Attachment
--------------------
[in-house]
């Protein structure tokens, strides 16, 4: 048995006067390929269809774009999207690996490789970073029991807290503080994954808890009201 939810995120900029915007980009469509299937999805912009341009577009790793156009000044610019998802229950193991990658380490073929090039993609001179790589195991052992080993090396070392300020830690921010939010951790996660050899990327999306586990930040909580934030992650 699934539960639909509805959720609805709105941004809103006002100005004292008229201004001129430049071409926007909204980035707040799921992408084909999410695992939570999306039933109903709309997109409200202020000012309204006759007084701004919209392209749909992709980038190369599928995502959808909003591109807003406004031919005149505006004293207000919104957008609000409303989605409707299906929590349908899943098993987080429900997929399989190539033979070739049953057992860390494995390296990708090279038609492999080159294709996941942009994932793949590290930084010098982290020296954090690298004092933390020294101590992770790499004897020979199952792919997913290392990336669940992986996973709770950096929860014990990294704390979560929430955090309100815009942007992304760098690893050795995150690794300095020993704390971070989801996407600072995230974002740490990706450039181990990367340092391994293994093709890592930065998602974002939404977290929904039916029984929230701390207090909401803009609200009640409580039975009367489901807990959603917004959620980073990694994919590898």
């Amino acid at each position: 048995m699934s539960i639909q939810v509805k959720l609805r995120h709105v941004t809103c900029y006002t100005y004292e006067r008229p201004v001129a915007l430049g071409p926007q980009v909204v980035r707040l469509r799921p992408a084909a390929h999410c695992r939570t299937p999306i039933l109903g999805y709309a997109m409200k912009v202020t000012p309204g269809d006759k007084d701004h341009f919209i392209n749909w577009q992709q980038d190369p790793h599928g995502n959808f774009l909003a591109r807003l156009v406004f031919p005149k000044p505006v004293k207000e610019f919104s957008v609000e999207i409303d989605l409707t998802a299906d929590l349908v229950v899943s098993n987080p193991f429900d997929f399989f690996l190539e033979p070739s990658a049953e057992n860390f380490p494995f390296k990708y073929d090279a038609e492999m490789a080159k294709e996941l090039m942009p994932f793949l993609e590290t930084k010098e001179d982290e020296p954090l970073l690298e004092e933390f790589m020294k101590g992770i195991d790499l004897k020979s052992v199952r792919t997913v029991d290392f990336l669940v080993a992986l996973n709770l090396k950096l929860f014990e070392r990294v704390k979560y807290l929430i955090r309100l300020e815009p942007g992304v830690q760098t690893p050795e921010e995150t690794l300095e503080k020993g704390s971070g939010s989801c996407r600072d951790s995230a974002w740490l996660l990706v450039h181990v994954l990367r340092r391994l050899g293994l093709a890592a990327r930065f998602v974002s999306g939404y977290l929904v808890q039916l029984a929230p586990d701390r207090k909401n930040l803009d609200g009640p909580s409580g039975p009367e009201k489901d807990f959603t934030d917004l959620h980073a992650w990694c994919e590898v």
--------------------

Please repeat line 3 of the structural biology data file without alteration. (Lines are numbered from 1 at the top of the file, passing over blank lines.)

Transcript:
């Amino acid at each position: 048995m699934s539960i639909q939810v509805k959720l609805r995120h709105v941004t809103c900029y006002t100005y004292e006067r008229p201004v001129a915007l430049g071409p926007q980009v909204v980035r707040l469509r799921p992408a084909a390929h999410c695992r939570t299937p999306i039933l109903g999805y709309a997109m409200k912009v202020t000012p309204g269809d006759k007084d701004h341009f919209i392209n749909w577009q992709q980038d190369p790793h599928g995502n959808f774009l909003a591109r807003l156009v406004f031919p005149k000044p505006v004293k207000e610019f919104s957008v609000e999207i409303d989605l409707t998802a299906d929590l349908v229950v899943s098993n987080p193991f429900d997929f399989f690996l190539e033979p070739s990658a049953e057992n860390f380490p494995f390296k990708y073929d090279a038609e492999m490789a080159k294709e996941l090039m942009p994932f793949l993609e590290t930084k010098e001179d982290e020296p954090l970073l690298e004092e933390f790589m020294k101590g992770i195991d790499l004897k020979s052992v199952r792919t997913v029991d290392f990336l669940v080993a992986l996973n709770l090396k950096l929860f014990e070392r990294v704390k979560y807290l929430i955090r309100l300020e815009p942007g992304v830690q760098t690893p050795e921010e995150t690794l300095e503080k020993g704390s971070g939010s989801c996407r600072d951790s995230a974002w740490l996660l990706v450039h181990v994954l990367r340092r391994l050899g293994l093709a890592a990327r930065f998602v974002s999306g939404y977290l929904v808890q039916l029984a929230p586990d701390r207090k909401n930040l803009d609200g009640p909580s409580g039975p009367e009201k489901d807990f959603t934030d917004l959620h980073a992650w990694c994919e590898v």